A further wrinkle (for those still paying attention) on the ongoing debate about Leiter rankings and whether someone like Erwin Chemerinsky can break the mold and create a great school from whole cloth:
One of the striking things about this conversation so far has been the discussion of rankings generally. There is, obviously, no consensus on how to rank schools. Various people have taken issue with Brian Leiter’s rankings, as well as the U.S. News and World Report rankings, and others. To a semi-outsider like me, however (a Canadian who’s spent years as a student, teacher, and practising lawyer in New York), what is striking is the near-unanimity about the notion of rankings. It’s worth pointing out that Americans live in a world of hierarchy to a degree that is exceptional, that they don’t always appreciate – and that is hard to square with the liberal democratic “American Dream” perspective that also characterizes the country. Perhaps, when everyone has a (theoretical) chance to be president and the country understands itself as a meritocracy, then things like rankings become all the more important as mechanisms for identifying the “meritorious.” And, if everyone in the country agrees that rankings actually signify something (even if it is only job prospects after graduation) then it makes sense that, in Mike’s words, the “ability curve” would be skewed to the right in the more highly ranked schools. Subject of course to individual exceptions and to disagreements about how to measure things, we assume the bulk of the “most talented” students, as measured by such things as high LSAT scores and strong GPAs at highly-ranked colleges, will take the “best” opportunities presented to them.
Now I’d like to point out how the same rankings make less sense in another jurisdiction. In general Brian Leiter’s ranking system makes sense to me for American schools, though I wouldn’t claim to be an expert on his methodology. This month, though, he turned his hand to Canadian schools and the results are entirely different. Full disclosure: I teach at a school that did not do well based on the Leiter metrics. However, I expect that most legal academics in Canada would find at least some of the Leiter results very surprising – if (and this is a large “if”) they were even prepared to accept that ranking law schools was a valid undertaking.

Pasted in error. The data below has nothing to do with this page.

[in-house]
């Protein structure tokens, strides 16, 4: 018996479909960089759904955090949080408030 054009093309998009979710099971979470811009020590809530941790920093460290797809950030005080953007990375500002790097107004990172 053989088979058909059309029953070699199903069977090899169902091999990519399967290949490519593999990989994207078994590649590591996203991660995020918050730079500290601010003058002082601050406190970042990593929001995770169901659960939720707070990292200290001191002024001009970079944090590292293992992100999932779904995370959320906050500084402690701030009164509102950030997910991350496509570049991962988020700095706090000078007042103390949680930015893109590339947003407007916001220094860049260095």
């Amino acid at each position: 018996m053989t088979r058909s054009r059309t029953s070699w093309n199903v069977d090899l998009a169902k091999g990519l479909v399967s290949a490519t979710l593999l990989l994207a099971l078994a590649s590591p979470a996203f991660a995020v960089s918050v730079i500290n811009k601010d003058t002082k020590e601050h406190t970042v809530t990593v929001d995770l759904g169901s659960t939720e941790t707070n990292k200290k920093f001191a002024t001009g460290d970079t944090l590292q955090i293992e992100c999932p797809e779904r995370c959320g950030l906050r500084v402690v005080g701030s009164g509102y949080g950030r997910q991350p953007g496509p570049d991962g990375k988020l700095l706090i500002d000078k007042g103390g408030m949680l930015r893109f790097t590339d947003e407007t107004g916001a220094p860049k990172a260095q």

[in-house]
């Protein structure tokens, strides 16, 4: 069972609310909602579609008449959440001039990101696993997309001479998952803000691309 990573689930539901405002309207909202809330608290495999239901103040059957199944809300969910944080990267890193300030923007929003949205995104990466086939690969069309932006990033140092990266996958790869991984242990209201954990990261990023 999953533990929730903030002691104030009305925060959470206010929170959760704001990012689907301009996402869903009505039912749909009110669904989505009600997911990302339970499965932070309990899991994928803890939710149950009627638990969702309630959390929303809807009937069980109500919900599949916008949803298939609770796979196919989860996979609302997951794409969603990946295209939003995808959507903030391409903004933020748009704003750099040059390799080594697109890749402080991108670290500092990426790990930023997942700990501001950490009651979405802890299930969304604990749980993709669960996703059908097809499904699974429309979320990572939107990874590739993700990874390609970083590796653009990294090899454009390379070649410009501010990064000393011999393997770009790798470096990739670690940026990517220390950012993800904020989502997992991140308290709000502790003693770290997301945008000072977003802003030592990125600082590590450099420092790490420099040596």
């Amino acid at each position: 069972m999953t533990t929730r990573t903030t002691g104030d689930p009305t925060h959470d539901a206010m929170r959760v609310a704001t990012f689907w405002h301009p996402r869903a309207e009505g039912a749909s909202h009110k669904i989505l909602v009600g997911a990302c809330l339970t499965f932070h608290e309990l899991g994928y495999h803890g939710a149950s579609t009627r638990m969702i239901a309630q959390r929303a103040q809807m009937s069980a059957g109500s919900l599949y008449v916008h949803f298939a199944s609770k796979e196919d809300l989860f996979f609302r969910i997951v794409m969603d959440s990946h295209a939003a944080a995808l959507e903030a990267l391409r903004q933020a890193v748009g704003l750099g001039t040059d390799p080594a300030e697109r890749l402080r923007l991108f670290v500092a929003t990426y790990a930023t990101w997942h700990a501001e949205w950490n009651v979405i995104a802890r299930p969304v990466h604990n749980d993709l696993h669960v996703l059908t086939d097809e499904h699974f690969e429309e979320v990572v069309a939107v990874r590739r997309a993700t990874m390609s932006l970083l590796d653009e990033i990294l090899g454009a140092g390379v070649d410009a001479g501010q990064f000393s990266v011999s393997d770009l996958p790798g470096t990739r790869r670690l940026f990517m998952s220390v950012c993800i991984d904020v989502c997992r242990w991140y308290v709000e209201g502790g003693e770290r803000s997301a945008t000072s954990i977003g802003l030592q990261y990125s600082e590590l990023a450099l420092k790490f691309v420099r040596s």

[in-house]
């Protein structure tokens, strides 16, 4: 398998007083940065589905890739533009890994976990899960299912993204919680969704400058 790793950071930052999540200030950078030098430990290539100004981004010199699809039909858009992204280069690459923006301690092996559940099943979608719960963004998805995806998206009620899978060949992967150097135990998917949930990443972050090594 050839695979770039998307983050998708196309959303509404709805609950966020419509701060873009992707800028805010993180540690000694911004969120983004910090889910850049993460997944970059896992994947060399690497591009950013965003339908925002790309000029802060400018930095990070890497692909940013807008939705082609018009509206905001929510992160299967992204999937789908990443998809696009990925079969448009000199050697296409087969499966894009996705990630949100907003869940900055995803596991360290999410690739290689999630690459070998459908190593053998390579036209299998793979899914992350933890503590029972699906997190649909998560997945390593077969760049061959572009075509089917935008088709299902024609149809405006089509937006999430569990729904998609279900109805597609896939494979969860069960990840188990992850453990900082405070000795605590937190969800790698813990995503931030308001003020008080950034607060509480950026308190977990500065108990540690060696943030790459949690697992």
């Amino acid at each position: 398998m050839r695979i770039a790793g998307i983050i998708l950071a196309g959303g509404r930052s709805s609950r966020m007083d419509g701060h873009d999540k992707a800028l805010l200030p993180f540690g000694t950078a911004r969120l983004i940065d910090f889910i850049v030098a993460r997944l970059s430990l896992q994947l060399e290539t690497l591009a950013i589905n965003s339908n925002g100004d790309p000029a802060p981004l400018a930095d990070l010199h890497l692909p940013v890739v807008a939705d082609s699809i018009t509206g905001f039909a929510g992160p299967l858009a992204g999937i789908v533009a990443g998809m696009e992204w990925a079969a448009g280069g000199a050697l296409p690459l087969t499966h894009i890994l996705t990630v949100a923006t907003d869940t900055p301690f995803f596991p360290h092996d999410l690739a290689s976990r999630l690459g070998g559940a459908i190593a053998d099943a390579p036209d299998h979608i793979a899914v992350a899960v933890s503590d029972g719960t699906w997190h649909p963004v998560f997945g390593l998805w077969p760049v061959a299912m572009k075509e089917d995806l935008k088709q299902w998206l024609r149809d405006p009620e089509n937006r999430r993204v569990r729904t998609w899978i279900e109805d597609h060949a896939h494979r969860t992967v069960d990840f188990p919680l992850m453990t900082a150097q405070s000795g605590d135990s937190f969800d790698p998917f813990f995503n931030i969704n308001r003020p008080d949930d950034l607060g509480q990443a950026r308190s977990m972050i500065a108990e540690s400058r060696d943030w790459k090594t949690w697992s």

My law school attracts exceptionally strong students. Certainly, based on LSAT and GPA, our entering class this year puts the school in the top three in the country. Our faculty publishes extensively, and has particular strengths in interdisciplinary work and international work. We also live in what The Economist magazine (and again) and Mercer Human Resource Consulting have repeatedly called (more rankings!) one of the most liveable cities in the world.
However, Professor Leiter measures the quality of Canadian law students by where our students end up working. His methodology relies on factors such as “elite” law firm hiring, “national reach”, and clerkships with the Supreme Court of Canada to measure quality. Leiter’s survey is premised on the idea that hiring patterns reveal employer preferences based on the strength of students, rather than student preferences about careers and geography. However, law firms in Canada do not actually seem to prefer some schools to others for “elite” reasons, apart from perhaps at the margins. These measures are biased toward a view of what success means (e.g., working for certain firms, willingness to leave Vancouver) that does not work for our students. Their impressive entering credentials and national career opportunities notwithstanding, a substantial majority of our students choose to remain in Vancouver after law school. This is a choice that likely has more to to with lifestyle preferences, and less with prestige and the desire to work very hard on corporate deals on Bay Street (Canada’s equivalent of Wall Street) – or, indeed, on Wall Street. In fact, the competition is such that it reportedly takes a higher law school average to land a job at a large firm in Vancouver than in Toronto, which has a substantially larger legal market in every sense.